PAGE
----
As Ronald Reagan once said, “Personnel is policy”. The public policies we have (and tend to complain about) are the direct result of “who” gets to make them. That means that if you want to change public policy, the best way to do it is by changing the people who are making it. And that means winning elections. But in order to do that, you need good candidates.
That’s where candidate recruitment comes in.
There’s an old saying in politics that you can’t beat somebody with nobody; and it’s true on a couple of levels. If you don’t have a candidate to support (or you aren’t one yourself), then you’re not going to “win” on Election Day. And if you don’t win, you can’t have much of an impact on public policy. But even if you do have a candidate, you’re also less likely to win without a “good” candidate.
It’s not enough to focus on finding someone/anyone to run who’s willing to pay a filing fee and put their name on a ballot. You need to focus on finding quality candidates that can actually win.
So how do you recruit good candidates? And what offices should you focus on recruiting them for?
What Offices to Recruit For?
This is the first question that too often gets overlooked in candidate recruitment efforts. Focus on those races with districts that a good candidate would have a reasonable chance of winning. Don’t waste time finding someone to run for an office that a Republican can’t win – to say nothing of all of the resources that will be lost and the people (and candidates) who will get discouraged by losing.
So which districts? Take some time to look at the last few sets of election returns (available at your county election office) for the races that you are interested in and do a little math. Did any Republican get over 50% of the vote in that area? If not, move on. If so, what was the highest GOP percentage? What was the lowest? If the “high” is over 50% and the “low” is respectable, it’s probably winnable. Start recruiting!
How to Recruit?
Put together a small committee of people who not only know a lot of other people, but know “about” them and can offer honest/critical assessments. Talk to community leaders (pastors, business people, conservative organization leaders) and get their opinions. Put a list together and form a consensus. Then go talk to your prospects about running.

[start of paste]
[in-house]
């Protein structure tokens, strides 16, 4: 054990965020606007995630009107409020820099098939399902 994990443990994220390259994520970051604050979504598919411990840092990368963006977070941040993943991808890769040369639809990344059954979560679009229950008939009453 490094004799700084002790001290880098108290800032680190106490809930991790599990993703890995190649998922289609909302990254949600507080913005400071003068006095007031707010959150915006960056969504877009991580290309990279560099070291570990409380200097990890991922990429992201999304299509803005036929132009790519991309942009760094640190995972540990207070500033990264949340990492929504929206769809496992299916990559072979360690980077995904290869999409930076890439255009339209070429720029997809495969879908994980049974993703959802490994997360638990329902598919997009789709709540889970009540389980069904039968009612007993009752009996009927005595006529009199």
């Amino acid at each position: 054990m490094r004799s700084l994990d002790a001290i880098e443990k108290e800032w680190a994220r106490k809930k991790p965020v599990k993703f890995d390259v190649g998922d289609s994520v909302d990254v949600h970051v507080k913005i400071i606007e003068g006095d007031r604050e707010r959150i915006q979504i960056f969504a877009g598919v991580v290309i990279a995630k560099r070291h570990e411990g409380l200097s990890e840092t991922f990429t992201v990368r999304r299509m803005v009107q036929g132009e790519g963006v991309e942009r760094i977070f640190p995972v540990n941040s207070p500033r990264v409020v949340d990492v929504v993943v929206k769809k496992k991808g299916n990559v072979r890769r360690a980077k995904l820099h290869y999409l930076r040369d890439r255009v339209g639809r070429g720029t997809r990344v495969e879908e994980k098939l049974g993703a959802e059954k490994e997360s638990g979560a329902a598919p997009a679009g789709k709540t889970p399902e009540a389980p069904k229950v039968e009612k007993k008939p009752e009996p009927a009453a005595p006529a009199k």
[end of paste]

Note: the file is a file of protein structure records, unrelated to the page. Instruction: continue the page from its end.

You should be looking for:
- People who have solid conservative principles,
- People who are passionate and can communicate a conservative message that will attract supporters and help them raise money, and
- People who have good people skills and are savvy enough to navigate the world of politics.
Further, look for candidates that can excite the grassroots base of the party, as well as gain the respect of others. The more a candidate can pull the party together buy unifying around the base (rather than against it), the more unified and energized the party will be in the fall and the better the chances of winning.
Keep in mind that it will help convince a good potential recruit to run if they know that you (and the people you’re working with) will be there to help them put a campaign together and spread the word to find other support. Don’t recruit them and then leave them hanging in the wind.
A Conservative Opportunity
Organized candidate recruitment is one of the areas where conservatives have a tremendous opportunity to leverage their networks and connections to identify good prospects as well as to coalesce support for them in the process. This can have an even greater impact in Republican party primary elections, (which is tantamount to be elected in some areas).
The better the candidates that we recruit and run at the local level, the better off the conservative movement will be over the long-run as the cream begins to rise up the political ranks and they run for higher office.
Of course, there are no “perfect” candidates. But there are “better” candidates. And the better the candidate and the more favorable the district, the better your chances of backing a winner.
Good candidate recruitment matters. Don’t miss the opportunity!